Shoulders – Original Irish

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May the roof above us never fall in. And may the friends gathered below it never fall out.

There's the joy of ole' Killarney, in these wishes meant for you; There's a bit of Irish blarney, and a touch of magic too -- There's a wish of lots of laughter, and good luck, be sure o' that; And a wish that all your dreams may come true in no time flat.

May your thoughts be as glad as the shamrocks. May your heart be as light as a song. May each day bring you bright, happy hours that stay with you all the year long.

There's no need to fear the wind if your haystacks are tied down.

On me tod: A lonely lad says, "I'm on me tod," if he's riding solo at the bars that night, or alone in general. Tod Sloan was an American jockey whose mother died when he was young, whose father abandoned him, and whose incredibly successful horse-racing career came to an end when he moved to the U.K. and was ridiculed for his Western riding style. Sloan was always said to be "on his own.". This expression is one of the best-known examples of Cockney rhyming slang, a phrase construction that involves taking a common word and using a rhyming phrase of two or three words to replace it. "On my Tod Sloan" rhymes with "on my own"; but in typical Cockney fashion, the word that completes the rhyme ("Sloan") is omitted.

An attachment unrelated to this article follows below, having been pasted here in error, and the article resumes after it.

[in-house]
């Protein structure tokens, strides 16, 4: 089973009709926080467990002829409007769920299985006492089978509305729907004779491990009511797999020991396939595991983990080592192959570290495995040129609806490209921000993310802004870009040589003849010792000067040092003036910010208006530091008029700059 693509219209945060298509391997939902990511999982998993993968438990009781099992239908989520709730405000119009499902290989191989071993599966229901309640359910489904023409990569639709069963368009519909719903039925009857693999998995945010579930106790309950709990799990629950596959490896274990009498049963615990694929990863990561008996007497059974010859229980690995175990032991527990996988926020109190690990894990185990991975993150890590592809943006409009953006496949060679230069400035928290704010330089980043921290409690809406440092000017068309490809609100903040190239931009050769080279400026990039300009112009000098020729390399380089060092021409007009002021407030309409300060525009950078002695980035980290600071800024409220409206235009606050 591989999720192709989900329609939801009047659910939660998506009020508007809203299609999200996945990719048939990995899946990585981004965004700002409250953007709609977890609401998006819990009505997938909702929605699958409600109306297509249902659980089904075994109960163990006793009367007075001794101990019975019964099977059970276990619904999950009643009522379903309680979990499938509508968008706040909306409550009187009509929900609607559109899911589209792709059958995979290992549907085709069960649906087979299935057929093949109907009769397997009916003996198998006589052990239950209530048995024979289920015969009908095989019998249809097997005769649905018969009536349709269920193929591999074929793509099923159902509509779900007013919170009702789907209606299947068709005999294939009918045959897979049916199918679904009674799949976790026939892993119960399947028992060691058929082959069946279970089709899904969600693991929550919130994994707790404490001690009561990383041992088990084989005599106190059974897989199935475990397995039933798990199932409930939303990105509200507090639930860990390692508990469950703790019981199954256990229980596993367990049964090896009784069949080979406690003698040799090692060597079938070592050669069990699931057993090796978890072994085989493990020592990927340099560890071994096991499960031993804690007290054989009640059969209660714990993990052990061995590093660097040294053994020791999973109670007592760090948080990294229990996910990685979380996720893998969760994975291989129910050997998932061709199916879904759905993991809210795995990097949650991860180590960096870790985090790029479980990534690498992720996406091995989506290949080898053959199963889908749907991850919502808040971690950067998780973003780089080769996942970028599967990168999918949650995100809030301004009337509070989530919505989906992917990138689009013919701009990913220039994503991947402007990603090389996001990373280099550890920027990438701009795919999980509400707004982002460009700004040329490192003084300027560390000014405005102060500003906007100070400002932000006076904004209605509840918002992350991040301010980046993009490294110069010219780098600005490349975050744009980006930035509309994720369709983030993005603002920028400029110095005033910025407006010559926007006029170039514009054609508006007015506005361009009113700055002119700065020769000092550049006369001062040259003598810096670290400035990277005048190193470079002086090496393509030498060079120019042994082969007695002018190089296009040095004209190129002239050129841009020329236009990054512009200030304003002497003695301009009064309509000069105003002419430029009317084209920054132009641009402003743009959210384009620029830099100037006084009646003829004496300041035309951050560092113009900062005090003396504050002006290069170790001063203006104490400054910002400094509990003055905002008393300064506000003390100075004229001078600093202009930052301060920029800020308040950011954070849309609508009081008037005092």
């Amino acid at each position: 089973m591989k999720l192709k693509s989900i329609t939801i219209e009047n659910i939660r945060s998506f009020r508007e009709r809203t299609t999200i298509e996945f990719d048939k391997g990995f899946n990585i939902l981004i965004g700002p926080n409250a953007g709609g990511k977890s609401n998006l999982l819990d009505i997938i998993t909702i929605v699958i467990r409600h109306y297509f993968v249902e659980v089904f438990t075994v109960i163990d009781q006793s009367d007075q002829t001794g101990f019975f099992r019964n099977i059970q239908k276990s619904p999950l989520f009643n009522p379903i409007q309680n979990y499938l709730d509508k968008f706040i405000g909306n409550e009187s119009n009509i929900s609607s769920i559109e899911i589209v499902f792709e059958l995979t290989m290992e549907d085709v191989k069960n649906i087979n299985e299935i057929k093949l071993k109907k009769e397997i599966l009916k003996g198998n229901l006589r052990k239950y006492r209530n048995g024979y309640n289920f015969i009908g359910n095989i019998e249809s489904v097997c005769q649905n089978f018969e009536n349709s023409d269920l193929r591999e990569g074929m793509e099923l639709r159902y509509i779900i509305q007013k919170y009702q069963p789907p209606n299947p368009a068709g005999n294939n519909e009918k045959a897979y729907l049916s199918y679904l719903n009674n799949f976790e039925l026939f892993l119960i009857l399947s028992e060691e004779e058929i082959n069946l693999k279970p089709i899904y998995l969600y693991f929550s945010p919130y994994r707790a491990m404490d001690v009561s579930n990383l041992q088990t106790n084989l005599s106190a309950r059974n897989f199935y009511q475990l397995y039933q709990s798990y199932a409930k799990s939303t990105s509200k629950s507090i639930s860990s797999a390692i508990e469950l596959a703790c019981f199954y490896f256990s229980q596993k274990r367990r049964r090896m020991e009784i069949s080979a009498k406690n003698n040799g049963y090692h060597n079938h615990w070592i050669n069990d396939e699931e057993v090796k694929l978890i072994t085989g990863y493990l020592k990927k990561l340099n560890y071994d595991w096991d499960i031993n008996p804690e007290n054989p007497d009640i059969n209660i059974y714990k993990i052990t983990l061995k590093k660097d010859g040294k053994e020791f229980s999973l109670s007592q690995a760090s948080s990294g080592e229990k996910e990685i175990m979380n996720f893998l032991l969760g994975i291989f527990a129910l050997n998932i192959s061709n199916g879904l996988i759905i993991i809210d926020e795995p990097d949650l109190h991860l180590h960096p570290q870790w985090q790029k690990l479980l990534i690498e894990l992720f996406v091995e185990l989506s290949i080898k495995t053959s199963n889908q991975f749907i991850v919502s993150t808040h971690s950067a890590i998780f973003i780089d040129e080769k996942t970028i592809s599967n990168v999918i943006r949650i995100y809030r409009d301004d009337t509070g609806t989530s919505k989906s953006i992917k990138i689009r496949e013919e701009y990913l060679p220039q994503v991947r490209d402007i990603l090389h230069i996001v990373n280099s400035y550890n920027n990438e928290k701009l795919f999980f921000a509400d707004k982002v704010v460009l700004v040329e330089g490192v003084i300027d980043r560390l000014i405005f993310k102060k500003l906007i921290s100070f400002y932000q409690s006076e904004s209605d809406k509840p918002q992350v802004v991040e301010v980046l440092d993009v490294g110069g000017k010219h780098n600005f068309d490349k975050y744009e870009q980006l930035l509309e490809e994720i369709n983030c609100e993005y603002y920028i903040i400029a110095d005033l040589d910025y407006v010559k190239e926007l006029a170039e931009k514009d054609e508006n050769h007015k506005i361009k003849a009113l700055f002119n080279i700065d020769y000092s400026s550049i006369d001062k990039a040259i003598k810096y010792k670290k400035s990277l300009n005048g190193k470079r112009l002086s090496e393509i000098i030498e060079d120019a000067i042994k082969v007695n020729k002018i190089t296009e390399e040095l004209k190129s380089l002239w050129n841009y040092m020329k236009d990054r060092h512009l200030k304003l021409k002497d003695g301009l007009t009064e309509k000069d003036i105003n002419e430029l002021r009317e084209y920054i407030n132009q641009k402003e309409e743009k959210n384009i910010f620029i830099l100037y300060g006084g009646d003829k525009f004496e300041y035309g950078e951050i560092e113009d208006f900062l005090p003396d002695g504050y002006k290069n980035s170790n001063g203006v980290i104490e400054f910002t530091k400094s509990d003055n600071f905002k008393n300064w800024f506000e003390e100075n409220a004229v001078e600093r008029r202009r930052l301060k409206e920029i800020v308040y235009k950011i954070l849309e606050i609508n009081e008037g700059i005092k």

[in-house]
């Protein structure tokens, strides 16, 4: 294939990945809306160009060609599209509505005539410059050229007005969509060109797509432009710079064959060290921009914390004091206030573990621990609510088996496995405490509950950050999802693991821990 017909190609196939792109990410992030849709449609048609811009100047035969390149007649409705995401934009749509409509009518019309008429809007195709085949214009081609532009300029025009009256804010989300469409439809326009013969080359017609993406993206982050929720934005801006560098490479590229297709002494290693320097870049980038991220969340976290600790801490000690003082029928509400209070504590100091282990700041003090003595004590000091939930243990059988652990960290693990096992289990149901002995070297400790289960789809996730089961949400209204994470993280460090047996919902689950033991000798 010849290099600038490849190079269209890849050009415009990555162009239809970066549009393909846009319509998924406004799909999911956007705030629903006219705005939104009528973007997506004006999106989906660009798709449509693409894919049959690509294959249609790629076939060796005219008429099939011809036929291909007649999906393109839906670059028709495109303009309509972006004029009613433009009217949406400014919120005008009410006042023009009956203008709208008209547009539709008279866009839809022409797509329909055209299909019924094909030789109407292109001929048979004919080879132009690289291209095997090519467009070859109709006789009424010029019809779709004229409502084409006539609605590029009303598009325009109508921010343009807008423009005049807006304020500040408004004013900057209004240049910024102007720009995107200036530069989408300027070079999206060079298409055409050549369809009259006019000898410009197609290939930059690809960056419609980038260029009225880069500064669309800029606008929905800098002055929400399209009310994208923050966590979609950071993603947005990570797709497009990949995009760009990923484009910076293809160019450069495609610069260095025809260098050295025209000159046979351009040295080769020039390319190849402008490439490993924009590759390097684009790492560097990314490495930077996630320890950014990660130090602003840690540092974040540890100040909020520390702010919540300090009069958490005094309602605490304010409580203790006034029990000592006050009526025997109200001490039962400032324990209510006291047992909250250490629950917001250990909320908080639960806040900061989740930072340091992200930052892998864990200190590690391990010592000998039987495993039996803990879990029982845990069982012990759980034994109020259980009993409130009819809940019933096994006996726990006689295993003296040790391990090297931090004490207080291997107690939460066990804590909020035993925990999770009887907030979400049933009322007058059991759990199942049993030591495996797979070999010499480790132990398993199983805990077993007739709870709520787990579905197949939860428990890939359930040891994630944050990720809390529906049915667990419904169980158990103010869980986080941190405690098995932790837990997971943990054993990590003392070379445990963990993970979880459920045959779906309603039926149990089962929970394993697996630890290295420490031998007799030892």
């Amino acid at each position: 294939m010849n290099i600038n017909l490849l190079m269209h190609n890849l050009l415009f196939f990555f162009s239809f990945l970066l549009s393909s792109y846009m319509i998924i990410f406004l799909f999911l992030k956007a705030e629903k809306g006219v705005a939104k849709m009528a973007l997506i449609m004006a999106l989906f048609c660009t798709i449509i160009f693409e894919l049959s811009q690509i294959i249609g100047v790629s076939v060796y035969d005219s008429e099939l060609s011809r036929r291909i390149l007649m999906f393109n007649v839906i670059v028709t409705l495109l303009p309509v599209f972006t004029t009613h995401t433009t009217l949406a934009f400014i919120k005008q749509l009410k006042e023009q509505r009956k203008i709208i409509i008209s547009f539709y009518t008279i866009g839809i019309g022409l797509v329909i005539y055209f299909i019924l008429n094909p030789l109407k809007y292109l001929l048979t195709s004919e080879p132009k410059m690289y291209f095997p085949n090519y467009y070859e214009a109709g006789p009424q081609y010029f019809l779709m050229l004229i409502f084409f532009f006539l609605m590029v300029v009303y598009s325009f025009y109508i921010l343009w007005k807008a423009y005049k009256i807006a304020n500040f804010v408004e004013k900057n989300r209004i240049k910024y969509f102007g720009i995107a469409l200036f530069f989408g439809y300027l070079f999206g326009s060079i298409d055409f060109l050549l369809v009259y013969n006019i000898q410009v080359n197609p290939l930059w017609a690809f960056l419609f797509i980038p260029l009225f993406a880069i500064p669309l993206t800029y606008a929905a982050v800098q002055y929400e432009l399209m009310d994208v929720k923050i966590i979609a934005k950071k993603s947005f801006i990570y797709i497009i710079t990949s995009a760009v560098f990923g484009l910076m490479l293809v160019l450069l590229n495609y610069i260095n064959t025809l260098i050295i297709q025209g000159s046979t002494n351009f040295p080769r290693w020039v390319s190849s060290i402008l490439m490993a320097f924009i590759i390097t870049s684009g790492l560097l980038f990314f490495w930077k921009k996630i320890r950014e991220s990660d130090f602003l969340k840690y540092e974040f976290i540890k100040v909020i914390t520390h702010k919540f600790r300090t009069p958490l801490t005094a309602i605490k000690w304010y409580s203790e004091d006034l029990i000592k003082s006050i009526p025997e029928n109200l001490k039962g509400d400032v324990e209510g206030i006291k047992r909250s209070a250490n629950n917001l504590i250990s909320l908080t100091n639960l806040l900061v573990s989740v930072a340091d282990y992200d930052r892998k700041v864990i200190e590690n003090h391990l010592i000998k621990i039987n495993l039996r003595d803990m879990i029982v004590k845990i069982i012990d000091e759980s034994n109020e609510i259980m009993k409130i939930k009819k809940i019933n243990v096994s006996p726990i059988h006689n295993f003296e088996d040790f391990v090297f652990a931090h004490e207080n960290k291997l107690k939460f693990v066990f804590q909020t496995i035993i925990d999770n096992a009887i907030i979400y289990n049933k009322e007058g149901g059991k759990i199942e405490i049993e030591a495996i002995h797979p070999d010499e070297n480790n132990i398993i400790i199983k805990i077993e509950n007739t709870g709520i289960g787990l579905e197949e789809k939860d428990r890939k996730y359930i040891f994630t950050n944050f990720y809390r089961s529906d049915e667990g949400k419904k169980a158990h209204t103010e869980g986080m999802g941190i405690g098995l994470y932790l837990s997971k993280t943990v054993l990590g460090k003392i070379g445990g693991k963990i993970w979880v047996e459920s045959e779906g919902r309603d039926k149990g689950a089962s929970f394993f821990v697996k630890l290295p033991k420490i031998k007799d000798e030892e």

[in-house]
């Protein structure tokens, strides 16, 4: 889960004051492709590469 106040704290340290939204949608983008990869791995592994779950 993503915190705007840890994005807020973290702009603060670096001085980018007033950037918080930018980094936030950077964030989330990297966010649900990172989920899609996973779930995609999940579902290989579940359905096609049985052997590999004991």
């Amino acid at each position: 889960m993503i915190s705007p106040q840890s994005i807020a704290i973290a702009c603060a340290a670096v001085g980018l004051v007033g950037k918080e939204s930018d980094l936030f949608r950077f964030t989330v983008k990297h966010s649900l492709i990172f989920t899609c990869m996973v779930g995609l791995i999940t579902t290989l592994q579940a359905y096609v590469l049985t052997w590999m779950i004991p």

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[ Shoulders – Original Irish ].

Bad as I like ye, it's worse without ye.

May you live long, Die happy, And rate a mansion in heaven.

The raggy colt often made a powerful horse.

A toast to your coffin. May it be made of 100 year old oak. And may we plant the tree together, tomorrow.

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